Monday, December 19, 2011

Pale Fire: A Novel I Can't Tell You About

I am nearly finished with Vladimir Nabokov's 1962 novel Pale Fire, and I will admit now that about 70 pages back I stopped thinking about this book as a puzzle to be "solved." This is my third time with this book and while I think this is the best read I've managed to give it so far, I still must throw up my hands and surrender to the author. I don't know what's going on here, not quite. I have my suspicions about Kinbote and Shade, of course, and I naturally suspect that the whole of the book is Nabokov talking about Nabokov (because--and let's be honest--when is Nabokov not talking about Nabokov?), but really I can't do any better than suspicions and vague ideas about the possible "reality" upon which the telling is based. And I'm fine with that, because it's been a splendid ride. Nabokov shakes your head up in a way nothing else can. If nothing else, I'm no longer angry at old Vladimir for being so much smarter than I am.

Because old V is so much smarter than I am, I find that I can't really say anything worth reading about Pale Fire. I recommend it to everyone but don't come running to me with your questions about it. Five minutes with Google will gain you far more scholarship than I can pretend to offer. Not just because Pale Fire is a book that's smarter than this reader, but also because, I'm coming to realize, I don't actually know how to talk about reading.

I'm a far brighter person when I sit down to write fiction than I am when I sit down to write about fiction. I think I'm at my absolute best--intellectually, that is--when I am writing a story. This weekend I did a lot of work on my piece for the Literary Lab's "Variations on a Theme" anthology, and there are passages of shining brilliance there that I'll never equal in writing outside of a story. I'm good at fiction. I'm not so good at this, what I'm doing now: talking about fiction.

But I can write well enough to say that even though Vladimir Nabokov's Pale Fire might leave you as baffled as it leaves me, you should get yourself a copy of it and read the damned thing. It's short, it's funny as hell, it will make you think in ways you probably don't usually think, and it's full of surprises and pathos and no, I don't remember how it ends (I have 40 or so pages to go) but good readers don't read for the endings, they read for the experience of having been in contact with the narrative. Or whatever. I don't know why good readers read, but it has nothing to do with discovering how the plot works out. Note that I use the phrase "good readers" to mean "people like me." I make no apology for that.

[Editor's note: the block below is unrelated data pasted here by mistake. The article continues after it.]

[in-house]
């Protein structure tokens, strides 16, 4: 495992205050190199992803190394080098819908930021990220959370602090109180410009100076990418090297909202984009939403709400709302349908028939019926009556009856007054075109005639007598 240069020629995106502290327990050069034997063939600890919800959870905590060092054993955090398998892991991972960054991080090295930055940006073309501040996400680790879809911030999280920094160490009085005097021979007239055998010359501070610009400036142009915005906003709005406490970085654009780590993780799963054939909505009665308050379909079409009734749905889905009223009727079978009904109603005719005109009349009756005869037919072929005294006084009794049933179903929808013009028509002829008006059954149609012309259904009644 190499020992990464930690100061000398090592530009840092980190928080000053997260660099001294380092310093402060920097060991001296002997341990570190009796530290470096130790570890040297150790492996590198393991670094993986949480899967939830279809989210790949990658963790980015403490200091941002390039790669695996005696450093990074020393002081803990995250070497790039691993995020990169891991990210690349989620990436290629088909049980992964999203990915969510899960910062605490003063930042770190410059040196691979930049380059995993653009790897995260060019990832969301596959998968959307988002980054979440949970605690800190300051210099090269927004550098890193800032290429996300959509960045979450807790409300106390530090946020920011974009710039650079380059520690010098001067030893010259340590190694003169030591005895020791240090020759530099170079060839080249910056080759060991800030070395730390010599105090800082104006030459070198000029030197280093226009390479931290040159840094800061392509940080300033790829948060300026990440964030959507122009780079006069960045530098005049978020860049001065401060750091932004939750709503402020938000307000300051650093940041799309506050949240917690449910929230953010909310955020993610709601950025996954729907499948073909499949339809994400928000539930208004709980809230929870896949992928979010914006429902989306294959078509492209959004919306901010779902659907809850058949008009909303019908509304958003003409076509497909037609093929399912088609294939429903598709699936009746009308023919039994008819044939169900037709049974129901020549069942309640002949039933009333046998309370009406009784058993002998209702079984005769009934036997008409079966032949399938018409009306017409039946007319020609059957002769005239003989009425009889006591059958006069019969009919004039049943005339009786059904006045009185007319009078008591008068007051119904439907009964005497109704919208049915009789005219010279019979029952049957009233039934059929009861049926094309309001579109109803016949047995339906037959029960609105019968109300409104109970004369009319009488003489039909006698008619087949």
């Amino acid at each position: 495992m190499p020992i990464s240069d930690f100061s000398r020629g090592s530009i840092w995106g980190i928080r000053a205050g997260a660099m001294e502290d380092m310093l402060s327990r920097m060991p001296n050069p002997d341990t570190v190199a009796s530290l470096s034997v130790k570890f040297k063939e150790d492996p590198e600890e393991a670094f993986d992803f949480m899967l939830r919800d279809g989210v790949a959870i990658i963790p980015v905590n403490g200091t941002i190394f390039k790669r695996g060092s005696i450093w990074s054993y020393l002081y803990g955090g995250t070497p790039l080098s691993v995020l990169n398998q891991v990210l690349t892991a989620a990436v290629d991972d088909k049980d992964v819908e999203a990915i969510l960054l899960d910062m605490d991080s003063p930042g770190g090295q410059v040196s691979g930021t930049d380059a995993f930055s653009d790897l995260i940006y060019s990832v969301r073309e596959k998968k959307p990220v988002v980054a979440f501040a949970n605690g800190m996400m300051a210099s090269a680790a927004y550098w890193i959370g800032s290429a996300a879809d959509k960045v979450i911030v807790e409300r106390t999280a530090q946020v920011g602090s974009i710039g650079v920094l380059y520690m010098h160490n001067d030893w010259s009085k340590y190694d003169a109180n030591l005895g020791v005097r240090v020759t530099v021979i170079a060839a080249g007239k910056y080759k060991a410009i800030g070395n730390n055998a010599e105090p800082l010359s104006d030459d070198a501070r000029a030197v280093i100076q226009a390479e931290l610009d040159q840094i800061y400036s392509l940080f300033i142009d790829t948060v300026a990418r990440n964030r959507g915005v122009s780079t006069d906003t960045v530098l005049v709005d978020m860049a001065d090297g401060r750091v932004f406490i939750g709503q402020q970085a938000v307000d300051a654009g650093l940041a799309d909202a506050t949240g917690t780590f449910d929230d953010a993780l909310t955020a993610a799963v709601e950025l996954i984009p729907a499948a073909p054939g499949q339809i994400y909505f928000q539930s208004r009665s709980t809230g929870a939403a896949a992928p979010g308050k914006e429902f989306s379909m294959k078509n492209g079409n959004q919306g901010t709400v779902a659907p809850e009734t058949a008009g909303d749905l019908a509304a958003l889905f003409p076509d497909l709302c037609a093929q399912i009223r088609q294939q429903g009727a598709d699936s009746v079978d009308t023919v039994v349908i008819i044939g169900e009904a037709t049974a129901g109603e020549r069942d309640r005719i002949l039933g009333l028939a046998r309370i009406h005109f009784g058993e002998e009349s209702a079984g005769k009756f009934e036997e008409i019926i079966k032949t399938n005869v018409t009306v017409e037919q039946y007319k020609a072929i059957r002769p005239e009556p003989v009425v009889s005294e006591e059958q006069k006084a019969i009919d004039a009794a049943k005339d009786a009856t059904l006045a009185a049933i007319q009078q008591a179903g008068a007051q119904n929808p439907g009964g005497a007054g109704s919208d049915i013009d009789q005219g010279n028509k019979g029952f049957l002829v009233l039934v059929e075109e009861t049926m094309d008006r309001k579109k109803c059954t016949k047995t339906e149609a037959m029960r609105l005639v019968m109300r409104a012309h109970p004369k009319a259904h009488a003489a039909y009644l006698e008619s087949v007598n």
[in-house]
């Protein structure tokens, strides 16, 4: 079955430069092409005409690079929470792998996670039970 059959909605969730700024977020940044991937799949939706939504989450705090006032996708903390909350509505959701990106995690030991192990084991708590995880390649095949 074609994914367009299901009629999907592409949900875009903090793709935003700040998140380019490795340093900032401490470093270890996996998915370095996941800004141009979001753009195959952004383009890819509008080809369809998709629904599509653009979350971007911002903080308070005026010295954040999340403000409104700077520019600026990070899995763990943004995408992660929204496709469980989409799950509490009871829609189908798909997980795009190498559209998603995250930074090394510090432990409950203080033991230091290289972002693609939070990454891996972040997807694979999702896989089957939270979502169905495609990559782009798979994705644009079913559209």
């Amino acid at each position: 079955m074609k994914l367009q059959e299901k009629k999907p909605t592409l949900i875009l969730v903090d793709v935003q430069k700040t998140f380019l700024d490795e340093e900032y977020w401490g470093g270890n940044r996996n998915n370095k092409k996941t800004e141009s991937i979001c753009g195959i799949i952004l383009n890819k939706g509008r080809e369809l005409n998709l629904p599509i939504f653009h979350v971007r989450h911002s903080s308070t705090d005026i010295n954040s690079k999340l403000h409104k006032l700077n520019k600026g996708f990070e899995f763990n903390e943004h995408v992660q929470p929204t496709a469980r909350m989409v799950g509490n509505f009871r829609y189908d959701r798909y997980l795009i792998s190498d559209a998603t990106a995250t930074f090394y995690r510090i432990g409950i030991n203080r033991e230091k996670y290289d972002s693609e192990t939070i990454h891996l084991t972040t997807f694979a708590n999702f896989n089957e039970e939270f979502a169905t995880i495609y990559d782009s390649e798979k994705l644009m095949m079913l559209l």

Anyway, there's this from page 272 of the Vintage trade paper edition:

If I correctly understand this succinct observation, our poet suggests here that human life is but a series of footnotes to a vast obscure unfinished masterpiece.

Thursday, December 15, 2011

Misreading "Pale Fire"

It occurs to me (and likely others have gotten here long ago before me) that Charles Kinbote, when he looks at John Shade's poem "Pale Fire" and sees it filled with references to his own life, is not necessarily doing anything more than any other reader of poetry or prose. Possibly part of Nabokov's project in Pale Fire (the novel, not the poem within the novel) is to suggest that every reader who feels he has "connected" to a text is at least partly misreading the text, projecting himself onto and into the work, interpolating his own ideas with those of the innocent author. Which means that perhaps Kinbote isn't as mad as he seems (though he's quite mad, of course), and you and I are more mad than we might like to think. When I read the poem (or the commentary on the poem) and misunderstand an allusion (and doubtless I've done this), how much am I twisting the intended meaning of the text? Is my misreading an invalid reading, or--as semioticians might claim--am I making a new reading that's just as valid as what Nabokov intended? And if that's so, why not claim that "Pale Fire" isn't about John Shade's relationship to the idea of his approaching death, but is in fact nothing more or less than a poem about the last king of Zembla?

Also, this:


Which is a blurry photo of Mighty Reader and me riding the Christmas Carousel downtown, at about 8:00 PM last night. It was quite a fine time.

Tuesday, December 13, 2011

(Help me, Will! Pale Fire)

I'll example you with thievery:
The sun's a thief, and with his great attraction
Robs the vast sea; the moon's an arrant thief,
And her
pale fire she snatches from the sun;
The sea's a thief, whose liquid surge resolves
The moon into salt tears; the earth's a thief,
That feeds and breeds by a composture stol'n
From gen'ral excrement- each thing's a thief.

--William Shakespeare, "Timon of Athens" Act IV, Scene III


I hadn't yet read Timon of Athens the first two times I read Nabokov's novel Pale Fire, so I didn't get the reference. The parallels between Kinbote and Timon are clear now, too. Oh, Vladimir, you are so clever. There's more than Shakespeare references in the 999-line poem that is allegedly the centerpiece of this novel. There's "Hurricane Lolita," and Zembla of course, which is possibly the setting for the nonsense tale by O. Henry, though neither prisoners nor Zembla are named in that tale. I am nearly infinitely charmed by Mr Nabokov. Which is what always happens when I read his books. At some point I'll wish to hurl the volume as hard as I can into a wall or a fireplace, but I'm not there yet.